CATHERWOOD: Yes. I know, you ladies are confused right now. I know it. I have to take over and tell you. I know you ladies are confused right now but men have to know their limitations. And some guys, myself included, we`re not working with a lot up here. So, all we can do is entertain our friends and do stuff for video cameras. That`s it.


PINSKY: No, he`s right. I know women shake their head. The guy`s saying, well, you got to go because I`m filming. You might die, but I`m filming.


HUTT: You might die!

BARBERIE: It`s crazy.

PINSKY: Glory, though, glory, though, Jenny Hutt.

BARBERIE: It makes you cringe, but the thing is, part of me said, you know what, then do it, you goof, because if you end up breaking your neck, it`s your fault and you`re an idiot for trying this, you know? But the whole time I was freaking out and thinking I hope he makes it.

PINSKY: You`re right, Mike, she doesn`t understand. But Sam, take us --

SCHACHER: Should we watch the video?



SCHACHER: Yes. OK. Let`s watch the video because this video I call death wish, and it gives me a whole lot of anxiety, him up top, concrete below. Will he jump or not? The video was sent up on YouTube by junk in and here he is contemplating.

BARBERIE: Oh, my gosh.


SCHACHER: My gosh! He is one lucky --

BARBERIE: Lucky guy.


BARBERIE: And he`s so stupid.


BARBERIE: Thank you.

PINSKY: Watch the screen grab, you get to see how close his head get to the side.


PINSKY: There is his head near the edge. But mike, you can relate. You never did any screwy things like that.


CATHERWOOD: What? Are you kidding me? Dr. Drew, do I need to remind you that I cost myself a job in television, a good one, because I burned my anus trying to light a fart on fire?


HUTT: Oh, come one!

BARBERIE: You know what, they should have given you a show for that. Nowadays, they`d give you a show.


SCHACHER: Like "Jackass." Exactly.

PINSKY: Sam, what is neck nominating? Explain that -- we`re trying to understand --

SCHACHER: Oh my goodness!

PINSKY: This neck nominating thing.

SCHACHER: This is -- neck nominating is actually pretty dangerous. This is a social media drinking game. And what happens is the concept of this game is you want to pound drinks, pound shots while filming yourself doing something really extreme, and then you post that video on social media and then you nominate a friend to do the same thing.

And where this gains some concern is that not only are some of these stunts dangerous, but it kind of ups the ante for peer pressure because it is on a public social media level. It`s crazy.

PINSKY: I don`t understand. A lot of this stuff tonight I don`t understand. For some reason, this hooks in with the porn stuff for me, because -- well, because what Mike was saying, we don`t know the full impact of these high levels of stimulation and these extreme activities. I just don`t know what it means. Anybody have any theory. What?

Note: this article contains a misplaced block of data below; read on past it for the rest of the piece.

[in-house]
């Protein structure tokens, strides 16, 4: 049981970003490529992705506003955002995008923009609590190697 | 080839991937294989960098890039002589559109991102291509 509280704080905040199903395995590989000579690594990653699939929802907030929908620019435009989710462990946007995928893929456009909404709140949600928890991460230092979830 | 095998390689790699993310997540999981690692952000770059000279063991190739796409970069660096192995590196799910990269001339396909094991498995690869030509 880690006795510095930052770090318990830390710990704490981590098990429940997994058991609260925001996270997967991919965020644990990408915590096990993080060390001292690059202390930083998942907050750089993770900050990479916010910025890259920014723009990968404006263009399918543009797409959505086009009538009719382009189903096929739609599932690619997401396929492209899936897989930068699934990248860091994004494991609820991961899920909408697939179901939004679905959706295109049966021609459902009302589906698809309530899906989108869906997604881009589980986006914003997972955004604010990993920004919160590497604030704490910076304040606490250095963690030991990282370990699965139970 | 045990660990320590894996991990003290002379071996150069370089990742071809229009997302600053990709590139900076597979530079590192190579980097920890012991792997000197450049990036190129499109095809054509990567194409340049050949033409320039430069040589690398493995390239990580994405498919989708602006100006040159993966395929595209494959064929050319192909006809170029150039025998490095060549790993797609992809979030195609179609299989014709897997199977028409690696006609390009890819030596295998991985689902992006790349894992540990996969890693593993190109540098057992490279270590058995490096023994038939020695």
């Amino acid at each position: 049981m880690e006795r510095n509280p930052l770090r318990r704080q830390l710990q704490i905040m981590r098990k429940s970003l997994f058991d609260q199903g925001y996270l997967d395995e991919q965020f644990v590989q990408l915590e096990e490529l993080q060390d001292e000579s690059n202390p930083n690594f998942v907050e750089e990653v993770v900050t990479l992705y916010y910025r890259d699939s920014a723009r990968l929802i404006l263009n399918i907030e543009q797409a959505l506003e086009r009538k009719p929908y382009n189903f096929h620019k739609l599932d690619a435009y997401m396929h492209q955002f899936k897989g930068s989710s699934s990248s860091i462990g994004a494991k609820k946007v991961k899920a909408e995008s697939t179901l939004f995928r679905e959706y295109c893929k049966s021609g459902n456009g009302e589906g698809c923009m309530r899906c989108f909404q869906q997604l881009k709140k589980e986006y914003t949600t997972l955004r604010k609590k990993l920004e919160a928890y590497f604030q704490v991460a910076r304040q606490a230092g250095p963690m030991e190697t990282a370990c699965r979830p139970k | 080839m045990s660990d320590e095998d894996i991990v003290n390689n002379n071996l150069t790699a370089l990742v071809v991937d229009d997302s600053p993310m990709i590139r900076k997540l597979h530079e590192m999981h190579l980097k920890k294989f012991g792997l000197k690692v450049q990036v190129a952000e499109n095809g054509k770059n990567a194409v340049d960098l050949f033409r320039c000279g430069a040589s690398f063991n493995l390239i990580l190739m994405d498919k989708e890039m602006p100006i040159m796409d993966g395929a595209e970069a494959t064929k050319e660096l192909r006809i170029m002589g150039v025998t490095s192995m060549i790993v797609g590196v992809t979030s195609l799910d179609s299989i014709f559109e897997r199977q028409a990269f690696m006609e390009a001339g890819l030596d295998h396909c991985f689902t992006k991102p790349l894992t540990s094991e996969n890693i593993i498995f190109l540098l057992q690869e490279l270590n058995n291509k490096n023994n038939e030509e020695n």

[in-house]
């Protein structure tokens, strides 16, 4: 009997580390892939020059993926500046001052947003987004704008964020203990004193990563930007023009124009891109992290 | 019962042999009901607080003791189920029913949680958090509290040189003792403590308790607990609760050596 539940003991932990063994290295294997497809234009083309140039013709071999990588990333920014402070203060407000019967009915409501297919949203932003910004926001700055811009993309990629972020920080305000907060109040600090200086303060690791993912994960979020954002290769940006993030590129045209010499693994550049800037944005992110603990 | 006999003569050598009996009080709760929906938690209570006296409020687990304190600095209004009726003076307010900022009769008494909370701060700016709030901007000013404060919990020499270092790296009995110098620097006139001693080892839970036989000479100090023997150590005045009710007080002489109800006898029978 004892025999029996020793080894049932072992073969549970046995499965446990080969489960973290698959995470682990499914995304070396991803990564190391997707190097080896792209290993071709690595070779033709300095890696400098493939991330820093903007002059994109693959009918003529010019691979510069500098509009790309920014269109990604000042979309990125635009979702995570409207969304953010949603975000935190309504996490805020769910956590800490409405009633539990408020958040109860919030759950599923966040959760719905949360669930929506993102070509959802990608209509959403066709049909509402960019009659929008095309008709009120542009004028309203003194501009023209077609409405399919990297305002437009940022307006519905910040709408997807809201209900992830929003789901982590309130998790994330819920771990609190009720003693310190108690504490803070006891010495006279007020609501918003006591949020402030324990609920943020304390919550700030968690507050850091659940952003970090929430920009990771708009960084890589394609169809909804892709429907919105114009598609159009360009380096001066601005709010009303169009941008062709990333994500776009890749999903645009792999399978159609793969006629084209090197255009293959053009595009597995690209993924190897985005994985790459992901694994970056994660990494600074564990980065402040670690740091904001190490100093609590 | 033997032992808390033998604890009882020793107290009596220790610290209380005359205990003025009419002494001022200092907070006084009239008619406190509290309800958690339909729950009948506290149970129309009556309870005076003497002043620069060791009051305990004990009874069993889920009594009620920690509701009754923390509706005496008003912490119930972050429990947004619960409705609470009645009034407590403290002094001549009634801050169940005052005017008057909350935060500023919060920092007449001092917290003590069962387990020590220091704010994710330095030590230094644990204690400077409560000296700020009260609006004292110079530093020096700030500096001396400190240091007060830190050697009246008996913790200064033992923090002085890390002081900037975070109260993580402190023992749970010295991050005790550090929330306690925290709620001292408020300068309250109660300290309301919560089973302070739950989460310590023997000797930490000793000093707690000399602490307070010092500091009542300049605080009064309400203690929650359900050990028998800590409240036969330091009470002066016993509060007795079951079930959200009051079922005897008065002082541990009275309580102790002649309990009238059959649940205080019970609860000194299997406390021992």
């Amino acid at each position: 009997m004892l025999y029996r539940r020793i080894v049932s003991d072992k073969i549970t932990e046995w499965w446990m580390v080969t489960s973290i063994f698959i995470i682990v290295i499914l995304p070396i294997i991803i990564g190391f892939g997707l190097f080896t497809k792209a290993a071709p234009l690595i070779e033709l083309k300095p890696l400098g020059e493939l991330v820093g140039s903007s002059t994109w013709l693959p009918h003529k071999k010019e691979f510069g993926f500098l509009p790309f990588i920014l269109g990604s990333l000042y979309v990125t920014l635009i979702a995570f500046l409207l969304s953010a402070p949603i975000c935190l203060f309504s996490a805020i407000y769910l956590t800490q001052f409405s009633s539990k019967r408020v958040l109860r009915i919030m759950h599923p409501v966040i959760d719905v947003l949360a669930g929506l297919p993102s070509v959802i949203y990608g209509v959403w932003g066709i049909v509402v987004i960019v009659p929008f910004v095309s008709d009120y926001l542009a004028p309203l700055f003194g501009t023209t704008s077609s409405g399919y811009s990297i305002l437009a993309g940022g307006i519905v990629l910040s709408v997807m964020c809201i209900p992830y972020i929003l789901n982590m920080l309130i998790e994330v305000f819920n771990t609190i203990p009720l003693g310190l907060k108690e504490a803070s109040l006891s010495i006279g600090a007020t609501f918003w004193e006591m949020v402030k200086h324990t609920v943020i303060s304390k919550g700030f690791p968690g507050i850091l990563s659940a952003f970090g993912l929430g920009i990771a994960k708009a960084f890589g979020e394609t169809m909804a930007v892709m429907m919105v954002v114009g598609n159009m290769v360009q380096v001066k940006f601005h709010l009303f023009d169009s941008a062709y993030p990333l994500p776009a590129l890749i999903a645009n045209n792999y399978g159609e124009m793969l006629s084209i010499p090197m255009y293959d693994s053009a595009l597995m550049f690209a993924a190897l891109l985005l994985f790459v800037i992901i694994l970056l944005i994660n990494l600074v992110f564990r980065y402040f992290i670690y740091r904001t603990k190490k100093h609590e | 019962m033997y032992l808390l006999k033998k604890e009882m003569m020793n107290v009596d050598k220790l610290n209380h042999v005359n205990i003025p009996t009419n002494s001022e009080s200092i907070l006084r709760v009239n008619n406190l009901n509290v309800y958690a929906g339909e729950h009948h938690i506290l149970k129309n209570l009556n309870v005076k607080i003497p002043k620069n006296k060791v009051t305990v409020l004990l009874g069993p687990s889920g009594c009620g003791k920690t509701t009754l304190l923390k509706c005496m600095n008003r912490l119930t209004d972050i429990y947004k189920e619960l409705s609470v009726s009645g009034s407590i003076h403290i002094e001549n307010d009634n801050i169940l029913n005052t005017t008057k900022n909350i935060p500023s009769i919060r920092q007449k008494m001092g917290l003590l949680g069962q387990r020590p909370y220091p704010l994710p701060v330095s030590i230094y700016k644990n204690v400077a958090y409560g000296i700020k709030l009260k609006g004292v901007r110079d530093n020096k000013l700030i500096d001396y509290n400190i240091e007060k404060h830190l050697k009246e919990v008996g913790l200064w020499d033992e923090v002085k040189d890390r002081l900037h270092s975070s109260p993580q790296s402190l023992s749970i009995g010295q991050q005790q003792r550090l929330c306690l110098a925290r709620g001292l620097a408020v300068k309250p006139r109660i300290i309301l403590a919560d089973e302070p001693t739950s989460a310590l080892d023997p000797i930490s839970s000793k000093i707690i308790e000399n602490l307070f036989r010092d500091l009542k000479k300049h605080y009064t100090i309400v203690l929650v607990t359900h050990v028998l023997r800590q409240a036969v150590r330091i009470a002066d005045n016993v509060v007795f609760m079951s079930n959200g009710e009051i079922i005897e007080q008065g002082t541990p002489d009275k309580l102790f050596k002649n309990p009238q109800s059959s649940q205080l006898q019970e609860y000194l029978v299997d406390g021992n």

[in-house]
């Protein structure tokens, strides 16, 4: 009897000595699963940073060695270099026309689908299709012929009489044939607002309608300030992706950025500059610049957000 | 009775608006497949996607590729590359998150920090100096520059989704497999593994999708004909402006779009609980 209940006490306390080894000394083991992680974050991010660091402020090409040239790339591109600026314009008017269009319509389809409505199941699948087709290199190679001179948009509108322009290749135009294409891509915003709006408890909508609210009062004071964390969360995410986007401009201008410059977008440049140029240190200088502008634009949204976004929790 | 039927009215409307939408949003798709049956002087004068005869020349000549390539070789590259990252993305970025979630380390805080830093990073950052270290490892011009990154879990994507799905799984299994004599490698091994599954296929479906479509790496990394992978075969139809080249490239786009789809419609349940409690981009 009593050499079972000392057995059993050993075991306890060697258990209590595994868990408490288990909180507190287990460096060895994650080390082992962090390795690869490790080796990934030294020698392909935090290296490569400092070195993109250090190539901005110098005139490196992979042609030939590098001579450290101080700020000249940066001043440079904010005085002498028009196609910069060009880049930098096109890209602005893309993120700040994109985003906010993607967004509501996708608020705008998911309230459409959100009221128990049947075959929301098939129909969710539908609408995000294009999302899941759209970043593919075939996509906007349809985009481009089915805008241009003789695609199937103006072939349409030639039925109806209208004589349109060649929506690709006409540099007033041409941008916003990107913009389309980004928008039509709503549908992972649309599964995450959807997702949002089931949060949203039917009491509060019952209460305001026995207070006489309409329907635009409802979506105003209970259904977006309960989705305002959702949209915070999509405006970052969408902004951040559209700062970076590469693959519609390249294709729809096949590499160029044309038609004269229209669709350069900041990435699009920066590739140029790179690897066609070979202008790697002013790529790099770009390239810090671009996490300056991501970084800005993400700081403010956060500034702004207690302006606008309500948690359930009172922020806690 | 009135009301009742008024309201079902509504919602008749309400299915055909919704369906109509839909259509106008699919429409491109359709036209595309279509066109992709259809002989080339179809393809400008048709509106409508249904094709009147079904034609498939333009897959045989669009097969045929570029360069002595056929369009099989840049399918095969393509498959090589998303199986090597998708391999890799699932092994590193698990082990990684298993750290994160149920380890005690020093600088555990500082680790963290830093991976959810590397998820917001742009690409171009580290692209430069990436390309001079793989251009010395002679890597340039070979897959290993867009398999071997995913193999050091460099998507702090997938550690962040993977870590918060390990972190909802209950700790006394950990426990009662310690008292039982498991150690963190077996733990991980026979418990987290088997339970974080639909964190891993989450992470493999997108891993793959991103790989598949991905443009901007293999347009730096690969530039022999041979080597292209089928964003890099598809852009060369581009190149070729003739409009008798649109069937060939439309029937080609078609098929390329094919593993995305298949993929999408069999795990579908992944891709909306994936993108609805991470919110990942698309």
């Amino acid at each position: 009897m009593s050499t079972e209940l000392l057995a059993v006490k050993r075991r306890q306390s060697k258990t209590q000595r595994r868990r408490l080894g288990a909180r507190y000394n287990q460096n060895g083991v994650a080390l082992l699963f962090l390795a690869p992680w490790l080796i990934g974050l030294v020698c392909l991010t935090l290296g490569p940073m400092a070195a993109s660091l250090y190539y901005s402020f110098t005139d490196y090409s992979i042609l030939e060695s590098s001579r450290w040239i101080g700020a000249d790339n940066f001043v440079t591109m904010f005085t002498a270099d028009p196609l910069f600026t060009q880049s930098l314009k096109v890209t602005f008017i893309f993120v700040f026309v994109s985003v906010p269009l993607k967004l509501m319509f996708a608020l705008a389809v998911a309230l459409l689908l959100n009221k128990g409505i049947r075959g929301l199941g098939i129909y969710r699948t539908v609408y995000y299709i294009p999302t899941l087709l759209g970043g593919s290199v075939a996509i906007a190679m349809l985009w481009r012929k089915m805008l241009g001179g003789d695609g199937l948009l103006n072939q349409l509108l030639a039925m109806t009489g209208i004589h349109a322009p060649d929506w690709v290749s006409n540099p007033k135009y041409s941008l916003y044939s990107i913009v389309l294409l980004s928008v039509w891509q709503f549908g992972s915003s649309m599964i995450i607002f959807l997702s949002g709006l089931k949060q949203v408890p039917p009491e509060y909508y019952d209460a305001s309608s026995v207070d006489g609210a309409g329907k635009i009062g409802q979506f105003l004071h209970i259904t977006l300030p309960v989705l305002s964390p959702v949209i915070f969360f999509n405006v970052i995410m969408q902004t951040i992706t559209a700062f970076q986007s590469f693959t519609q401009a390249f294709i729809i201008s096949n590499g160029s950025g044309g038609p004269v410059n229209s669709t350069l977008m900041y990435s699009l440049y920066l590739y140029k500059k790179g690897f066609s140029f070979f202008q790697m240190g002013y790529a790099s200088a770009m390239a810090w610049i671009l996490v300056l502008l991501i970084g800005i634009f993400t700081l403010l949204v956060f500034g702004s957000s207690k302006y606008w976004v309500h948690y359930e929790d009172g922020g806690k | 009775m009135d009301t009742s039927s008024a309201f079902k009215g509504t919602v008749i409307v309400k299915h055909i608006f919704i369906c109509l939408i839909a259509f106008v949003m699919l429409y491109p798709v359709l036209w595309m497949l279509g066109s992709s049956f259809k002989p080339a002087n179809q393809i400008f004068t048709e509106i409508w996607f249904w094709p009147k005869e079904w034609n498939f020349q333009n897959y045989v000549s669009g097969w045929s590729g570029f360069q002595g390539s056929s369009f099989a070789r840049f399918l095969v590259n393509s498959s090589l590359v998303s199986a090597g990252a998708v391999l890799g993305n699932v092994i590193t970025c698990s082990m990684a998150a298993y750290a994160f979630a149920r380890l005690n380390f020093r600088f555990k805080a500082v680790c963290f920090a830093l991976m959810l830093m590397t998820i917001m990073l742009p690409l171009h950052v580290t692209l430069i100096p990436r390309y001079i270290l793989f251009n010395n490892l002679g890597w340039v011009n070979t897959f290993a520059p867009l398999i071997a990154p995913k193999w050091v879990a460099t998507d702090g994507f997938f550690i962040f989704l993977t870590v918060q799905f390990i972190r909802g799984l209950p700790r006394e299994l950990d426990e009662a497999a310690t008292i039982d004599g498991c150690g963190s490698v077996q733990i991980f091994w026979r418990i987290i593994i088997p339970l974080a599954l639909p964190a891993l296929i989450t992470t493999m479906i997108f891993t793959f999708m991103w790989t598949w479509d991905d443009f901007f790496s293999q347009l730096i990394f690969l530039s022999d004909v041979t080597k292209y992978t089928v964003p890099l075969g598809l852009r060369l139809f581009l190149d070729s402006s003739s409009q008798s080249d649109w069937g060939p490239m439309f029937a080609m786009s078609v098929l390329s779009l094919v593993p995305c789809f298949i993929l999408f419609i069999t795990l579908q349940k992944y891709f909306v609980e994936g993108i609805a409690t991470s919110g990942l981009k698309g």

BARBERIE: It`s the internet. And I just got a tweet from a woman saying, you know, I don`t know how you`re so cool about letting people watch pornography. I`ve never been affected by this. Whatever floats your boat, floats your boat.

I`m not in competition with these women. But this woman said it ruined her marriage because her husband watched it all the time and she couldn`t compete with these women with their fake breasts and their perfectly whatever -- and for her, she`s like I`m a real woman. I have kids. It`s a nightmare. I understand that.

And so, I think that that -- the expectations now for men are almost like you have to be a barbie doll in order to get these guys off as opposed to a real woman and I think that that intimidation --

PINSKY: No, I`m not sure that`s true.

BARBERIE: Well, for some men.


BARBERIE: And that`s in the woman`s mind.


CATHERWOOD: There`s a -- yes, and I can -- by the way, I certainly can`t empathize but I can sympathize with women how they would feel like they can`t compete with the women in porn. But a lot of times, at least for guys who have a good grasp on what pornography and masturbation is all about. It really does serve with completely different purpose than like real --


BARBERIE: It`s stress release, right? Mike, it`s stress release. I know.

HUTT: It`s --

CATHERWOOD: It is. I mean, for a guy, it`s really unfortunately much like you`re an Asian (ph). It`s just like I`ve got to do it or else there`s going to be a problem.


PINSKY: Let`s release the panel.



PINSKY: "Last Call" goes to Wendy Williams BFF, Jenny Hutt.


HUTT: I was just going to say, Dr. Drew, to me, I feel like sex with women is always something emotional so I`m surprised that Jennie could get off from watching "Law and Order" because I can touch myself --

PINSKY: The addiction is typically in women who had severe childhood sexual trauma. Think about that. "What Would You Do" begins now.